Location: 368A Heady Hall
Description: Benjamin Leard (Cornell University) "Consumer Heterogeneity and the Energy Paradox"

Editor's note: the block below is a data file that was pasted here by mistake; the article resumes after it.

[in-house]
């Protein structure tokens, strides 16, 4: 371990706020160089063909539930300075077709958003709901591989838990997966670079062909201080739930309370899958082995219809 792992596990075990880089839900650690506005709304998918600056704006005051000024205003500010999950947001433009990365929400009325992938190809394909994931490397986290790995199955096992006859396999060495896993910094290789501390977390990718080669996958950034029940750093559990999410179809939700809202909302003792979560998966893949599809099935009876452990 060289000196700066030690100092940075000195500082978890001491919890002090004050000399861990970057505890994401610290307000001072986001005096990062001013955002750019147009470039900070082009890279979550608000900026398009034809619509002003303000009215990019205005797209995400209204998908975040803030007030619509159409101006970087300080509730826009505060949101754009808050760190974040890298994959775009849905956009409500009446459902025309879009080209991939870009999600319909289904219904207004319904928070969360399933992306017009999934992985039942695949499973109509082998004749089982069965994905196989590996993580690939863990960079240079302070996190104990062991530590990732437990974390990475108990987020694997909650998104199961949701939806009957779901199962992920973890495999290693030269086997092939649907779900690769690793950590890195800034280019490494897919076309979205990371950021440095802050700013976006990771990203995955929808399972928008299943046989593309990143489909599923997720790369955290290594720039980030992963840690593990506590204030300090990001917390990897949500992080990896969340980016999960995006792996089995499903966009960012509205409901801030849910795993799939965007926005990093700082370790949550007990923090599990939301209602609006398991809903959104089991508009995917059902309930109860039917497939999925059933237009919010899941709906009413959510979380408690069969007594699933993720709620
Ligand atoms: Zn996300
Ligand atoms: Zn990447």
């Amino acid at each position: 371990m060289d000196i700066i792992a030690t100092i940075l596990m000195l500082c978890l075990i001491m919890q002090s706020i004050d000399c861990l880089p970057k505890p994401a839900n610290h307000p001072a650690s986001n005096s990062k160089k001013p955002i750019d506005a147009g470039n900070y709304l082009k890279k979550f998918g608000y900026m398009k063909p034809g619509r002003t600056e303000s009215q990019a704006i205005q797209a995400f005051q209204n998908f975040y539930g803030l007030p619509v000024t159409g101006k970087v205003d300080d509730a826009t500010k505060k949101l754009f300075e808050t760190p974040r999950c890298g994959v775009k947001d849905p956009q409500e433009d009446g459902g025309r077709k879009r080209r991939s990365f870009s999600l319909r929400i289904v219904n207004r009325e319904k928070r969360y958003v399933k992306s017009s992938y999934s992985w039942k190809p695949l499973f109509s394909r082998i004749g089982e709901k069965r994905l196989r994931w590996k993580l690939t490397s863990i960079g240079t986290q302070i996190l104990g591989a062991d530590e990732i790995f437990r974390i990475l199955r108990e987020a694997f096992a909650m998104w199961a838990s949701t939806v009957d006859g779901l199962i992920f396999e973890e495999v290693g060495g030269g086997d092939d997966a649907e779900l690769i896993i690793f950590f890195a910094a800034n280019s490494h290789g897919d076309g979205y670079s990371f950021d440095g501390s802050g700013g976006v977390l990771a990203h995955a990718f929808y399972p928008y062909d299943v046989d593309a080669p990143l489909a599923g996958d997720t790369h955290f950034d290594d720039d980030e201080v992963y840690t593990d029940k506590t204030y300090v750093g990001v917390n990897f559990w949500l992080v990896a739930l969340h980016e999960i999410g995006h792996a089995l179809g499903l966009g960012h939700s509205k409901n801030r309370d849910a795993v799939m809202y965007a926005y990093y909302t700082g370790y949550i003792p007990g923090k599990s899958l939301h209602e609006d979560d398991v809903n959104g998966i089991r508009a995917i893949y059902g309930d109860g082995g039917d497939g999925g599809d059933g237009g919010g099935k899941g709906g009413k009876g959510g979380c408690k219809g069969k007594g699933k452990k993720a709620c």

Abstract: This paper presents an analysis of the energy paradox (the idea that consumers undervalue cost savings from investments in energy efficiency with a focus on how consumers vary in their preferences for energy cost savings. By formulating a mixed logit discrete choice model of new vehicle demand that accounts for unobserved product characteristics, I estimate the distribution of household willingness-to-pay (WTP) for reducing gasoline costs by one dollar. While I find that the average household puts equal weight on vehicle price and fuel cost, I find significant heterogeneity in WTP where a nontrivial fraction of households appear to be inattentive to fuel cost differences. Encouraging these households to fully value fuel costs generates welfare gains that are on the same order of magnitude as the cost of increasing fuel economy standards. By calibrating a simple model of the new vehicle market, I find, however, that existing policies for increasing fuel economy fall short of realizing these gains because the policies influence the purchase decisions of all households, including those that fully or overvalue fuel costs. I also find tremendous variation in the ability of existing policies to preferentially encourage households that undervalue fuel costs to buy more fuel efficient vehicles, which highlights the importance of understanding and evaluating how energy efficiency programs target different consumer types.
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